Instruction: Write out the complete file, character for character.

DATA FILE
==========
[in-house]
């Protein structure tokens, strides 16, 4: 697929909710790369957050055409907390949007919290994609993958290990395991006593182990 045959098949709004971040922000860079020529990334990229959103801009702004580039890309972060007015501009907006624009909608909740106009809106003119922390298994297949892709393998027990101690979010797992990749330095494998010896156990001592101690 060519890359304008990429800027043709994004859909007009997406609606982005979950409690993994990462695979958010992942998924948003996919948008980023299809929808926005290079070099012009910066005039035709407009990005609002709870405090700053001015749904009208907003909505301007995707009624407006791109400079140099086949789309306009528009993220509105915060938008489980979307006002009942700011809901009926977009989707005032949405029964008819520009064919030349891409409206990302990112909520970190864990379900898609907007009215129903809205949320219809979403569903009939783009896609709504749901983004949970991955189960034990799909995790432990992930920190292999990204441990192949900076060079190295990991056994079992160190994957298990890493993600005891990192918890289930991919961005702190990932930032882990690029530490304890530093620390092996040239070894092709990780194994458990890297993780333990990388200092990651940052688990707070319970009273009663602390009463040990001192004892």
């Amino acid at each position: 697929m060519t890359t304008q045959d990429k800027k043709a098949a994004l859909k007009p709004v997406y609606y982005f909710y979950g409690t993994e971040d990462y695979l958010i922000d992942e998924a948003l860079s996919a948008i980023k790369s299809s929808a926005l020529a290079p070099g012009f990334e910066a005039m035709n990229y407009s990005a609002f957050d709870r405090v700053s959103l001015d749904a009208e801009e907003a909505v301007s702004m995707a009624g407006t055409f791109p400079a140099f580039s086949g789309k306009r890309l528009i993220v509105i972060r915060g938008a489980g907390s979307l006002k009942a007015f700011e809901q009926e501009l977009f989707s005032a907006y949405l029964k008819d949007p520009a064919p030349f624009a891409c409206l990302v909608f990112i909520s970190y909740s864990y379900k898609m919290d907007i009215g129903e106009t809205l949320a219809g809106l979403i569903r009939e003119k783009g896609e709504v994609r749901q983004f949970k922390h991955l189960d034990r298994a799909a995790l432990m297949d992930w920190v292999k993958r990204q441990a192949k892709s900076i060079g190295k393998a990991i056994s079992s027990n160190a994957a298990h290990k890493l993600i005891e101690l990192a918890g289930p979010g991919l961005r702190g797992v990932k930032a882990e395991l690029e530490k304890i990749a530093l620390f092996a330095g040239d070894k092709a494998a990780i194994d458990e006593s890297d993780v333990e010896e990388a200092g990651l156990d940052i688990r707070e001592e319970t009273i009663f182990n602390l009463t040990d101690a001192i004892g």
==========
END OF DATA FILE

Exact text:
[in-house]
């Protein structure tokens, strides 16, 4: 697929909710790369957050055409907390949007919290994609993958290990395991006593182990 045959098949709004971040922000860079020529990334990229959103801009702004580039890309972060007015501009907006624009909608909740106009809106003119922390298994297949892709393998027990101690979010797992990749330095494998010896156990001592101690 060519890359304008990429800027043709994004859909007009997406609606982005979950409690993994990462695979958010992942998924948003996919948008980023299809929808926005290079070099012009910066005039035709407009990005609002709870405090700053001015749904009208907003909505301007995707009624407006791109400079140099086949789309306009528009993220509105915060938008489980979307006002009942700011809901009926977009989707005032949405029964008819520009064919030349891409409206990302990112909520970190864990379900898609907007009215129903809205949320219809979403569903009939783009896609709504749901983004949970991955189960034990799909995790432990992930920190292999990204441990192949900076060079190295990991056994079992160190994957298990890493993600005891990192918890289930991919961005702190990932930032882990690029530490304890530093620390092996040239070894092709990780194994458990890297993780333990990388200092990651940052688990707070319970009273009663602390009463040990001192004892």
């Amino acid at each position: 697929m060519t890359t304008q045959d990429k800027k043709a098949a994004l859909k007009p709004v997406y609606y982005f909710y979950g409690t993994e971040d990462y695979l958010i922000d992942e998924a948003l860079s996919a948008i980023k790369s299809s929808a926005l020529a290079p070099g012009f990334e910066a005039m035709n990229y407009s990005a609002f957050d709870r405090v700053s959103l001015d749904a009208e801009e907003a909505v301007s702004m995707a009624g407006t055409f791109p400079a140099f580039s086949g789309k306009r890309l528009i993220v509105i972060r915060g938008a489980g907390s979307l006002k009942a007015f700011e809901q009926e501009l977009f989707s005032a907006y949405l029964k008819d949007p520009a064919p030349f624009a891409c409206l990302v909608f990112i909520s970190y909740s864990y379900k898609m919290d907007i009215g129903e106009t809205l949320a219809g809106l979403i569903r009939e003119k783009g896609e709504v994609r749901q983004f949970k922390h991955l189960d034990r298994a799909a995790l432990m297949d992930w920190v292999k993958r990204q441990a192949k892709s900076i060079g190295k393998a990991i056994s079992s027990n160190a994957a298990h290990k890493l993600i005891e101690l990192a918890g289930p979010g991919l961005r702190g797992v990932k930032a882990e395991l690029e530490k304890i990749a530093l620390f092996a330095g040239d070894k092709a494998a990780i194994d458990e006593s890297d993780v333990e010896e990388a200092g990651l156990d940052i688990r707070e001592e319970t009273i009663f182990n602390l009463t040990d101690a001192i004892g």